Scott Walker Wants To Fight Feds Over Welfare Drug Tests

FILE - In this Aug. 8, 2014, file photo, Wisconsin Gov. Scott Walker addresses the Republican National Committee summer meeti
FILE - In this Aug. 8, 2014, file photo, Wisconsin Gov. Scott Walker addresses the Republican National Committee summer meetings in Chicago. Prosecutors investigating Gov. Scott Walker's recall campaign and more than two dozen conservative groups hope to convince a federal appeals court to overturn a judge's ruling that temporarily blocked the probe. (AP Photo/Kamil Krzaczynski, File)

WASHINGTON -- Wisconsin Gov. Scott Walker (R) has come out in favor of making poor people prove they're not on drugs if they want food stamps or unemployment insurance -- even if it means a showdown with the federal government.

Walker's drug test pitch comes as the Wisconsin Republican is in a close campaign for re-election against Democrat Mary Burke. National polls consistently show that requiring welfare recipients to prove they're not on drugs is an overwhelmingly popular idea.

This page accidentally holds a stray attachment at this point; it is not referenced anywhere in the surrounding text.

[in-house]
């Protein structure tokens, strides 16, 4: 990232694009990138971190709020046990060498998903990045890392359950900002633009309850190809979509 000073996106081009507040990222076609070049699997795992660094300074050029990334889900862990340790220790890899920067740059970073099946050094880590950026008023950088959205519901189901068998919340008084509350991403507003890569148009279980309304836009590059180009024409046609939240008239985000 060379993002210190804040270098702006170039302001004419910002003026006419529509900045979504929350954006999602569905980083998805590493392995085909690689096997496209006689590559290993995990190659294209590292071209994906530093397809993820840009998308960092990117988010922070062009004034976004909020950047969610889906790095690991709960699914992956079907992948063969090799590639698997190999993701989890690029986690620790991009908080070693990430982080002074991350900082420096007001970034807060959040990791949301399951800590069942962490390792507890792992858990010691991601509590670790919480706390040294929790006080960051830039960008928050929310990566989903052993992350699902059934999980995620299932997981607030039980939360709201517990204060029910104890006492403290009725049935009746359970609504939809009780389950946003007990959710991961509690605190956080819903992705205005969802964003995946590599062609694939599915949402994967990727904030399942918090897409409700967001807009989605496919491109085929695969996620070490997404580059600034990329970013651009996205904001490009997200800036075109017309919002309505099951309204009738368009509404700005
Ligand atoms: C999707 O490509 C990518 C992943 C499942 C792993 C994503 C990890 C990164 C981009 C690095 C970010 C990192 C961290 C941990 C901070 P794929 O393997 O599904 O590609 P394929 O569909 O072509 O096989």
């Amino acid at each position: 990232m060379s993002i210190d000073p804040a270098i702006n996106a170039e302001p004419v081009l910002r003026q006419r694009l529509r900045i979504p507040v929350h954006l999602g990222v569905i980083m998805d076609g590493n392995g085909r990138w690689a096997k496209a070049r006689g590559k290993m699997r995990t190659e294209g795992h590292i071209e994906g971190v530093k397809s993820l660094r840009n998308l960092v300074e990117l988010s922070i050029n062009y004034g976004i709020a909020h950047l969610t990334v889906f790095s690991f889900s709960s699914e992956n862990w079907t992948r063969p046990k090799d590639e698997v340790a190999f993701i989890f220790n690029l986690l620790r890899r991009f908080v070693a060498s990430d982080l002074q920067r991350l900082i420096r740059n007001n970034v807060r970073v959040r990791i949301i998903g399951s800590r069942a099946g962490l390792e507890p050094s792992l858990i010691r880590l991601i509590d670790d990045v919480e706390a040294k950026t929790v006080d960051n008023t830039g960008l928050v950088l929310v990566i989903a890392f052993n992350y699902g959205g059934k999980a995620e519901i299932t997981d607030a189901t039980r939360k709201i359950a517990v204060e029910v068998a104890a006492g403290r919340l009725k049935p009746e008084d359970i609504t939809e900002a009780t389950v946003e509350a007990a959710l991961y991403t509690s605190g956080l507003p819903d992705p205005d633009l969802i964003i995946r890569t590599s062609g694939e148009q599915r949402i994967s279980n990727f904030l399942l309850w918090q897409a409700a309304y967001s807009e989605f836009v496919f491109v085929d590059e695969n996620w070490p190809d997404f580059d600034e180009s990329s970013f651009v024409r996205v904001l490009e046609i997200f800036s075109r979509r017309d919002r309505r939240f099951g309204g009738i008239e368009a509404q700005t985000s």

Popular as it is, federal law doesn't allow states to require drug tests for food stamps or unemployment insurance. (States have more leeway to test beneficiaries of the Temporary Assistance for Needy Families program.) Walker told the Journal Sentinel that he would welcome a fight with the feds.

"We believe that there will potentially be a fight with the federal government and in court," Walker told the paper on Sunday. A Burke spokesman derided Walker's idea as a campaign stunt, the Journal Sentinel reported.

Since federal courts killed Florida's welfare drug testing law in 2011, Republicans in other states have usually tried to craft legislation that would comply with constitutional protections and federal regulations. When the Georgia legislature passed a measure requiring drug tests for food stamps, the federal government said no, prompting the state to back away from the idea.

Last year, Republicans in the U.S. Congress unsuccessfully tried to give states the power to make food stamp applicants pee in cups. In 2012 Congress approved letting states require drug tests for some unemployment applicants, but the U.S. Labor Department has essentially stifled the law by slow-walking necessary regulations.

Walker's drug testing proposal is part of a broader campaign platform called "Continuing Wisconsin's Comeback" that outlines a host of tax cuts and other Republican-cherished policy ideas.



Scott Walker Pointing Fingers